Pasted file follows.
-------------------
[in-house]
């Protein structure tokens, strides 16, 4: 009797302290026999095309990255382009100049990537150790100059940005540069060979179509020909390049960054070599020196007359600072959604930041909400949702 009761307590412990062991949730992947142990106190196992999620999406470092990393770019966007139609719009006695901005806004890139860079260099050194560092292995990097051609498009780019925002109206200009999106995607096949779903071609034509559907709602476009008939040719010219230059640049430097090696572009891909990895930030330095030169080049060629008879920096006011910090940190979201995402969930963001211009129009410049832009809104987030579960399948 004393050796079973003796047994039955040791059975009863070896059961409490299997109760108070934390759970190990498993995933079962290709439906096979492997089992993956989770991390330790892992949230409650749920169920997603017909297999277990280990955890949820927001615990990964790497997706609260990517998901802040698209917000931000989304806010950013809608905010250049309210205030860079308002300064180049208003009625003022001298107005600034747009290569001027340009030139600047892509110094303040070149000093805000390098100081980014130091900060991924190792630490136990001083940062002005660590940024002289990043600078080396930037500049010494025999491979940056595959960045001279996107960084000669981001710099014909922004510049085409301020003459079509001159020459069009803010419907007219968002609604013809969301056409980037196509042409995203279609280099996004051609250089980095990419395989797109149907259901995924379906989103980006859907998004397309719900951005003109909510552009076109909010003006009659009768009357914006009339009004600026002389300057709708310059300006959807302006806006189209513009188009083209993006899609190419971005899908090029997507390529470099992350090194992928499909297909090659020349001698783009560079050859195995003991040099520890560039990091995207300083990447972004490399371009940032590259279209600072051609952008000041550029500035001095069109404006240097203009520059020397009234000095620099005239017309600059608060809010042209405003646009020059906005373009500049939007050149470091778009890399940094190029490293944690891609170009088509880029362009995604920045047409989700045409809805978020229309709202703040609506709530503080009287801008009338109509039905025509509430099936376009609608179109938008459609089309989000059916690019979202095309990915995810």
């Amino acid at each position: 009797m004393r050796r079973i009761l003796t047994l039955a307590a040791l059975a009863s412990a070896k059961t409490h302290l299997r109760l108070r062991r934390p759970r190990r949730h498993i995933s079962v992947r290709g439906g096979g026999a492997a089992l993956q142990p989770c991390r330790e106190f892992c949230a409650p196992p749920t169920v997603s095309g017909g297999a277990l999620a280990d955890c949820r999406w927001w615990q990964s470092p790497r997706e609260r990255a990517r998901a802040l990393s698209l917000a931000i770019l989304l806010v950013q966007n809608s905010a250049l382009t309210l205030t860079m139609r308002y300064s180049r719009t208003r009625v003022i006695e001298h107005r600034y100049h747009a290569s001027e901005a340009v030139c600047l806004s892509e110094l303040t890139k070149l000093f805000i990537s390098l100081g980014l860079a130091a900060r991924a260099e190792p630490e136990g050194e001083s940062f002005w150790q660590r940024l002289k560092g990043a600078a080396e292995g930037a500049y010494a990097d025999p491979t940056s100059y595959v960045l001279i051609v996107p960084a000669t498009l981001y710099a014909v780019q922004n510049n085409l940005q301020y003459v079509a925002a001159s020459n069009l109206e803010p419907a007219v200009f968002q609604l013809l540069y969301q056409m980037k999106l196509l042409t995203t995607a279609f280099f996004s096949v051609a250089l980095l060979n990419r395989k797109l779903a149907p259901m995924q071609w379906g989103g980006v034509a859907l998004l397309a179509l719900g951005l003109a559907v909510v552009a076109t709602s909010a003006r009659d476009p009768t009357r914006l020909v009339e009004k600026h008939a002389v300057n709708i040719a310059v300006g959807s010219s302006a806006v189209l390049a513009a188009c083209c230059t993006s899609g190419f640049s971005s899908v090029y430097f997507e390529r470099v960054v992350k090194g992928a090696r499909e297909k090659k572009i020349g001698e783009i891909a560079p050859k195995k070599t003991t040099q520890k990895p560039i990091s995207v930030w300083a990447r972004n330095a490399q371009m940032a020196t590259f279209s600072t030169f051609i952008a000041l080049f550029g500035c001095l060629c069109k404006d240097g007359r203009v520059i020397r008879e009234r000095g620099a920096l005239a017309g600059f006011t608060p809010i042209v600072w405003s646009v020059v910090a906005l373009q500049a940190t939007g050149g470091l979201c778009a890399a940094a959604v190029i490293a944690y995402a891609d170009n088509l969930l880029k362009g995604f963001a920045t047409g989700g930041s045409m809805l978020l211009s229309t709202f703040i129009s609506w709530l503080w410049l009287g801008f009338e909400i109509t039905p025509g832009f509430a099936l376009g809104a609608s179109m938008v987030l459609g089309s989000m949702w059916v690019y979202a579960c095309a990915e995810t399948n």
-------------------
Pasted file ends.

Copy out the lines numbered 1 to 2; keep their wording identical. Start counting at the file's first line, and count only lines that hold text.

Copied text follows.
[in-house]
């Protein structure tokens, strides 16, 4: 009797302290026999095309990255382009100049990537150790100059940005540069060979179509020909390049960054070599020196007359600072959604930041909400949702 009761307590412990062991949730992947142990106190196992999620999406470092990393770019966007139609719009006695901005806004890139860079260099050194560092292995990097051609498009780019925002109206200009999106995607096949779903071609034509559907709602476009008939040719010219230059640049430097090696572009891909990895930030330095030169080049060629008879920096006011910090940190979201995402969930963001211009129009410049832009809104987030579960399948 004393050796079973003796047994039955040791059975009863070896059961409490299997109760108070934390759970190990498993995933079962290709439906096979492997089992993956989770991390330790892992949230409650749920169920997603017909297999277990280990955890949820927001615990990964790497997706609260990517998901802040698209917000931000989304806010950013809608905010250049309210205030860079308002300064180049208003009625003022001298107005600034747009290569001027340009030139600047892509110094303040070149000093805000390098100081980014130091900060991924190792630490136990001083940062002005660590940024002289990043600078080396930037500049010494025999491979940056595959960045001279996107960084000669981001710099014909922004510049085409301020003459079509001159020459069009803010419907007219968002609604013809969301056409980037196509042409995203279609280099996004051609250089980095990419395989797109149907259901995924379906989103980006859907998004397309719900951005003109909510552009076109909010003006009659009768009357914006009339009004600026002389300057709708310059300006959807302006806006189209513009188009083209993006899609190419971005899908090029997507390529470099992350090194992928499909297909090659020349001698783009560079050859195995003991040099520890560039990091995207300083990447972004490399371009940032590259279209600072051609952008000041550029500035001095069109404006240097203009520059020397009234000095620099005239017309600059608060809010042209405003646009020059906005373009500049939007050149470091778009890399940094190029490293944690891609170009088509880029362009995604920045047409989700045409809805978020229309709202703040609506709530503080009287801008009338109509039905025509509430099936376009609608179109938008459609089309989000059916690019979202095309990915995810």